Sometimes toddlers do things that they believe are funny but are in fact dangerous. It may feel difficult to explain lessons in safety. Pretend play together is a great way to help them comprehend these more complex topics.

For example, your toddler may run toward the street and ignore you when you call them back because they think it’s a game. Teach them that this is not okay by playing a game together with their toy trains. Name two trains Daddy Train and Baby Train. Have Baby Train run along the track while Daddy Train calls them back. Let your child be the Daddy Train teaching the Baby Train not to run away.

Another example might include having your preschooler sent home with a note that she tried to bite her classmate. Use dolls to roll play different ways of responding to conflict other than biting.

If the options above aren’t working and you would like individualized virtual parent coaching, consider scheduling a virtual Behavioral Health consultation with your child’s Primary Care Provider.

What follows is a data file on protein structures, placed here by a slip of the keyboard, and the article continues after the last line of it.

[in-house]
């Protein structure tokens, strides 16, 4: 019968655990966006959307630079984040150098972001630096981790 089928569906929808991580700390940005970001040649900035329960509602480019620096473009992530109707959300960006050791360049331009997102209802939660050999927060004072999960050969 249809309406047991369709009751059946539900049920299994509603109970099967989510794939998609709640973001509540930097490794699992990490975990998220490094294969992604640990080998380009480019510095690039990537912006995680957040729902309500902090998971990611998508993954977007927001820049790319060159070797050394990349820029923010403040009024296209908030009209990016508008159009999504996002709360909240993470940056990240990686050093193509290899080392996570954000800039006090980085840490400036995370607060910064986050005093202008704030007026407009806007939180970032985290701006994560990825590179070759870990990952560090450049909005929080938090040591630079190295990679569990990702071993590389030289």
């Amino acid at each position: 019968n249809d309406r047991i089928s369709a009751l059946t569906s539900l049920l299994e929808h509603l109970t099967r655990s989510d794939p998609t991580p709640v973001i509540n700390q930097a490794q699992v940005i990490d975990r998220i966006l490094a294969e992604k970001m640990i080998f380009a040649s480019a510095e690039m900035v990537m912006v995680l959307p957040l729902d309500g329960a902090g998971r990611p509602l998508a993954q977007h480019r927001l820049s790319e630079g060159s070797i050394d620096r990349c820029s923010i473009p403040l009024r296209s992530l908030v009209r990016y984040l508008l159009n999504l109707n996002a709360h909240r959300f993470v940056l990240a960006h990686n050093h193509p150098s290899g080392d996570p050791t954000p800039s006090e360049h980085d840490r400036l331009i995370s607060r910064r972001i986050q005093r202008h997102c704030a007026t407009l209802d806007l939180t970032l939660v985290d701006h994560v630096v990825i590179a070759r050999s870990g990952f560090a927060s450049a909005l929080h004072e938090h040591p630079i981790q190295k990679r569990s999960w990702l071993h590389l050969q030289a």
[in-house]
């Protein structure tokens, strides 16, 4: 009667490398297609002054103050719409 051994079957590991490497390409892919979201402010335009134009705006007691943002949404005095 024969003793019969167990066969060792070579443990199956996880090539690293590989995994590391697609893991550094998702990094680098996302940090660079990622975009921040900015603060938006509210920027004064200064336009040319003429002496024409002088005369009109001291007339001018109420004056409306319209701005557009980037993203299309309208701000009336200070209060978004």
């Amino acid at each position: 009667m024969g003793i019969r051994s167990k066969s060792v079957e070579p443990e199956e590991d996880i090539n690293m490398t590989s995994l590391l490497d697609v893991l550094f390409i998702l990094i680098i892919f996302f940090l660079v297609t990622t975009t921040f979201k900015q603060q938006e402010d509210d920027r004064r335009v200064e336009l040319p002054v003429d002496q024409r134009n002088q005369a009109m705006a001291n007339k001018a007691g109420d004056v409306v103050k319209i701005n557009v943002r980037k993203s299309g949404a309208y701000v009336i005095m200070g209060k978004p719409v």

Helpful Resources

There are many resources available to help parents through the various stages of childhood development. Visit our Parent and Family Support Options list for local support groups in our community. Below are a few I love for toddler behaviors:

  • Book:
    • How to Talk So Little Kids Will Listen by Joanna Faber and Julie King – Tools to put in your toolkit for communicating with your child and different settings in which you would put those tools to work.
  • Picture Books:
    • The Rabbit Listened by Cory Doerrfeld
    • When Sadness Is at Your Door by Eva Eland
  • Podcast:
    • Good Inside With Dr. Becky – I love that I can listen to an episode on a commute to work and there’s almost always an actionable, doable thing I can try with my kids that week. Toddler episodes: How to End Power Struggles (47) Are Tantrums Normal? (2) Yes, One-Year-Olds have Tantrums (31)
  • Instagram:
    • @BigLittleFeelings – a parent coach and child therapist post strategies for managing toddler/preschooler emotions.

Dr. Erica Cannell is a pediatrician at the Allegro Pediatrics Redmond Ridge location.